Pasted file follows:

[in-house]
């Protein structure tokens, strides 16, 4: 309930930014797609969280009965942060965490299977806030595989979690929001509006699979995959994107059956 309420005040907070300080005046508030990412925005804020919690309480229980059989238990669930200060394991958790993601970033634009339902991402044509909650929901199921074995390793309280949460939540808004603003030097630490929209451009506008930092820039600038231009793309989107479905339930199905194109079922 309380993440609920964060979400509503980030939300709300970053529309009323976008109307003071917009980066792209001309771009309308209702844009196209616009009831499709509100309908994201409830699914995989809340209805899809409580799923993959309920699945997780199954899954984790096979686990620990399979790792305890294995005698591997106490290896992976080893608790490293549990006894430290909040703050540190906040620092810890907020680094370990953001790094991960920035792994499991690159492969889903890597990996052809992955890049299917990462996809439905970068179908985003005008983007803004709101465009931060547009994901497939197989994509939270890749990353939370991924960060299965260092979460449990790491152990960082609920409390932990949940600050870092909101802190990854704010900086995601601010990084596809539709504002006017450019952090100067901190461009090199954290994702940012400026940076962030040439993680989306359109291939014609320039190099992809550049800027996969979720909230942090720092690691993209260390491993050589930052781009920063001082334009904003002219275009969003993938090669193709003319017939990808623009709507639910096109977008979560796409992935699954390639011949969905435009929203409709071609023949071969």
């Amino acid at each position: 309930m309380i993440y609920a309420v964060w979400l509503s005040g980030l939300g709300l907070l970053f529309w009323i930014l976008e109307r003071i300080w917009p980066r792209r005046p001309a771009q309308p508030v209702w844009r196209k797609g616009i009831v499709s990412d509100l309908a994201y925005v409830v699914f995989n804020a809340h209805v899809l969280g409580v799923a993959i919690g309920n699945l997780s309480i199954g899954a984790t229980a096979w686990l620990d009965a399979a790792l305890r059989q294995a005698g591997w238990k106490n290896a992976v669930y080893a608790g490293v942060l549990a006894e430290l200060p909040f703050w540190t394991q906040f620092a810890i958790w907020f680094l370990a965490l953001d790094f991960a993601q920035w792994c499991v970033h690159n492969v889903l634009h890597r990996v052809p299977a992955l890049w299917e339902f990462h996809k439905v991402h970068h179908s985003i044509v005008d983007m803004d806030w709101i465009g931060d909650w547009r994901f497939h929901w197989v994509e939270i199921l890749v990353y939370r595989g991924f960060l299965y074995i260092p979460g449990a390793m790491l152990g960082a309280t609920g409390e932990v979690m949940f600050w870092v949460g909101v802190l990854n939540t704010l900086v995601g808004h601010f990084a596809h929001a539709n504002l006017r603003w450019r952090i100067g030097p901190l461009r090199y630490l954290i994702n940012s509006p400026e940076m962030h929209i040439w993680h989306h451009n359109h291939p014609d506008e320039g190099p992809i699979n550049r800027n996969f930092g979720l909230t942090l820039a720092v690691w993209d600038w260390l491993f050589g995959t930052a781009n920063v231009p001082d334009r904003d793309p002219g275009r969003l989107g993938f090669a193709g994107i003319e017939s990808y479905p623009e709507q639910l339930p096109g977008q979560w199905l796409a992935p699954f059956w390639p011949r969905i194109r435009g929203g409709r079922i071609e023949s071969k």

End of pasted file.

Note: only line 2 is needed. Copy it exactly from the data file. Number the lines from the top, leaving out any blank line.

């Protein structure tokens, strides 16, 4: 309930930014797609969280009965942060965490299977806030595989979690929001509006699979995959994107059956 309420005040907070300080005046508030990412925005804020919690309480229980059989238990669930200060394991958790993601970033634009339902991402044509909650929901199921074995390793309280949460939540808004603003030097630490929209451009506008930092820039600038231009793309989107479905339930199905194109079922 309380993440609920964060979400509503980030939300709300970053529309009323976008109307003071917009980066792209001309771009309308209702844009196209616009009831499709509100309908994201409830699914995989809340209805899809409580799923993959309920699945997780199954899954984790096979686990620990399979790792305890294995005698591997106490290896992976080893608790490293549990006894430290909040703050540190906040620092810890907020680094370990953001790094991960920035792994499991690159492969889903890597990996052809992955890049299917990462996809439905970068179908985003005008983007803004709101465009931060547009994901497939197989994509939270890749990353939370991924960060299965260092979460449990790491152990960082609920409390932990949940600050870092909101802190990854704010900086995601601010990084596809539709504002006017450019952090100067901190461009090199954290994702940012400026940076962030040439993680989306359109291939014609320039190099992809550049800027996969979720909230942090720092690691993209260390491993050589930052781009920063001082334009904003002219275009969003993938090669193709003319017939990808623009709507639910096109977008979560796409992935699954390639011949969905435009929203409709071609023949071969």